as Recalled by Josef Smrkovský's Personal Secretary H. Maxa
Source: ÚSD, Sb. KV, A—D. Bárta and V. Holá, eds., "Sbírka dokumentú a svědectví z let
1968–69," pp. 60 et seq.
When the reformist members of the CPCz leadership spent several hours waiting in Dubček's large
office suite after the Czechoslovak Presidium had adjourned at around 2:15 A.M. on August 21, 1968,
numerous other people also were present, including three of Smrkovský's top aides. His secretary, H.
Maxa, stayed in the suite the whole night and thus witnessed what happened when Soviet troops and
Czechoslovak StB agents finally entered and arrested the top officials. While questioned many years later,
Maxa recalled what he saw at around 9:00 on the morning of August 21, when Dubček, Smrkovský, Kriegel,
and Špaček were summoned from the room and detained for another few hours in Císař's vacant office.
Maxa's testimony is largely consonant with other first-hand accounts of this scene, except for his
intriguing comments about what the StB agents said when they arrested the four CPCz leaders.
At about half past eight a group arrived, though there was already quite a commotion all around. The group was led by a Soviet colonel, followed by two plainclothesmen, who appeared to be some of our people. They were wearing tweed jackets and open-neck shirts, and they came into the room and started looking for Cde. Dubček. I was standing some two meters from the door, and a young soldier with a machinegun stood on the other side. He was policing the area, and the moment the others saw Dubček, they immediately went up to him and said: "Cde. Dubček, you are to come with us straight away." And Dubček asked him: "Who are you, what do you want?" They replied: "The revolutionary committee." And Dubček again asked: "What and who are you?" And they again replied: "The revolutionary security committee." There was again confusion in the room. One of the two was fairly young; the older one was perhaps 1.7 m or 1.75 m tall. He had graying hair and was stocky, whereas the younger one was taller and thin. Then the colonel came in behind the two security agents and shook hands with everyone. He went up to Dubček and wanted to shake hands with him, too, but Dubček did not even speak to him, so he simply grabbed hold of Dubček's hand. He then went up to Smrkovský, who was standing opposite him with clenched fists, and the colonel tried twice to shake hands with him, but Smrkovský refused.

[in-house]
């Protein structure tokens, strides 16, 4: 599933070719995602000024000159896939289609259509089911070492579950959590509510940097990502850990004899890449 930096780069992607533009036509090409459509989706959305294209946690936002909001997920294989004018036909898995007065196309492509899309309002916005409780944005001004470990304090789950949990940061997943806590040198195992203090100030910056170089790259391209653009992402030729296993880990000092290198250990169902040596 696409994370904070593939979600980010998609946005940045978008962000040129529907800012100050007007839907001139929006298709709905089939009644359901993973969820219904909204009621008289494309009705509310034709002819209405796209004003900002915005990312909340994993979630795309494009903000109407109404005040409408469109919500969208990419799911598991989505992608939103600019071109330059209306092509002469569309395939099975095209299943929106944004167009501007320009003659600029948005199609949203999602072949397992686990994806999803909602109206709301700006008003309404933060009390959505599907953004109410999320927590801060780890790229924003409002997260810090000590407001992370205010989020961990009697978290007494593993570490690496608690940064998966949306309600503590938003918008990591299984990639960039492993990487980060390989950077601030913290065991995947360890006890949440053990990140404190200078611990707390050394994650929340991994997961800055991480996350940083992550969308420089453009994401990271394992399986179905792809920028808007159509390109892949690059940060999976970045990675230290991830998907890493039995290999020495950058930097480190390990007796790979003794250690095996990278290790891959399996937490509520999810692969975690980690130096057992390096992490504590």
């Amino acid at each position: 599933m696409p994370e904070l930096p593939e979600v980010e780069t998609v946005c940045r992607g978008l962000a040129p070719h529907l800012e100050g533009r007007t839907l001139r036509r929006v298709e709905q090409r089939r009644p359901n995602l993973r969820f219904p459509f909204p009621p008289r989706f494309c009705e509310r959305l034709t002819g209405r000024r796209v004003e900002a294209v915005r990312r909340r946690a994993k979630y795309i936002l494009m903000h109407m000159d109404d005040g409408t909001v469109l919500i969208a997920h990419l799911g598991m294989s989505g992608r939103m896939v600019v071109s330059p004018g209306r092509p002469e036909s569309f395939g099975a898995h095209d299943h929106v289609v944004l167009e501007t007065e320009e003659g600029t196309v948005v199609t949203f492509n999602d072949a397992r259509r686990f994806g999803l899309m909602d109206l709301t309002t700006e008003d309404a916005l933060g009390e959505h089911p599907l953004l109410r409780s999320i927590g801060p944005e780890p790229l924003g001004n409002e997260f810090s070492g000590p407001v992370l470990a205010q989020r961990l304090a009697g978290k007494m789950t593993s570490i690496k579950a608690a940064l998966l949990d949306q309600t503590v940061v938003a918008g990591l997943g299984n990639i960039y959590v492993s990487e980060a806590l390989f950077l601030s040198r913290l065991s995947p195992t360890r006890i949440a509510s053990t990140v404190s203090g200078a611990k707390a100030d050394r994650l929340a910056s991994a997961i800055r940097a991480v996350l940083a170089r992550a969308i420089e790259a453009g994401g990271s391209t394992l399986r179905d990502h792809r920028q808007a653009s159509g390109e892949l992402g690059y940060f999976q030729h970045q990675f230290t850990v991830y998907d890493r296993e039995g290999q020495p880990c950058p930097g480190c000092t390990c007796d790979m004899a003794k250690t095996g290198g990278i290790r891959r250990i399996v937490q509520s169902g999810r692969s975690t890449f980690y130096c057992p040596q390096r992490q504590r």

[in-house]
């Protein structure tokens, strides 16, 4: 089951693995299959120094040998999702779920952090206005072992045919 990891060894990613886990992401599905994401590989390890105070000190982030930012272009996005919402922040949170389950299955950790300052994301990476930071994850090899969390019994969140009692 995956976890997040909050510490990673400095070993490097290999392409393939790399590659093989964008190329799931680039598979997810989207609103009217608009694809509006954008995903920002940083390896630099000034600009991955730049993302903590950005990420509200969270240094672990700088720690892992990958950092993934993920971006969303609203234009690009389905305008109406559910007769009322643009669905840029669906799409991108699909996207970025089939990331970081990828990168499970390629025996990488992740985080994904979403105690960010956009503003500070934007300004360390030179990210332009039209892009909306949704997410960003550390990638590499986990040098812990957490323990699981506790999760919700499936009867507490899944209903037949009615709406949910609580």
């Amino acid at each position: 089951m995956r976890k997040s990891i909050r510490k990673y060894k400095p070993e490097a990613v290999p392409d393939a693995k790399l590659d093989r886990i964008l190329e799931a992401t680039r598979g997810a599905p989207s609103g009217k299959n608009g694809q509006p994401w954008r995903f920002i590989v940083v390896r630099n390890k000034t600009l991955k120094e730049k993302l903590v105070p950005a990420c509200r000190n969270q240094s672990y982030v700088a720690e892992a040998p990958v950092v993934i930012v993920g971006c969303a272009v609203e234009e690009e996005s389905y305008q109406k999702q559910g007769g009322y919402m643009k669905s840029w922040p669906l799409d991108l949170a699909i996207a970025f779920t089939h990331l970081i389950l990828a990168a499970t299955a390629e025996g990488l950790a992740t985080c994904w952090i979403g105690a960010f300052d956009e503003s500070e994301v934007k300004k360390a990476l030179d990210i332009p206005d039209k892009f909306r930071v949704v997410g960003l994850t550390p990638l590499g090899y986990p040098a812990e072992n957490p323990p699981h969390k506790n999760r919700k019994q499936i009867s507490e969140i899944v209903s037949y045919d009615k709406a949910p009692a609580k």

At that point they indicated who was to go with them: Dubček, Smrkovský, Špaček, and Kriegel….
Question: It was also said that these plainclothesmen, when they came to make the arrests, uttered just one sentence: that they were arresting Dubček, Smrkovský, and Kriegel in the name of the revolutionary workers' and peasants' government headed by Cde. Indra….
Answer: No, that's not where it happened. Later on I heard and saw and read reports about the testimony of a comrade from State Security who had concluded a bit too much from what preceded their entry into Cde. Dubček's office. He said that in the outer office there were two groups of six people each from our security officials, and that they had been chosen to arrest Dubček and the others. And that is where some official of the NKVD taught them the formula of arresting people: "In the name of the revolutionary workers' and peasants' government headed by Cde. Indra we hereby arrest you."…131
131 NKVD was the old acronym (People's Commissariat of Internal Affairs) of what was known from 1953 to 1991
as the KGB.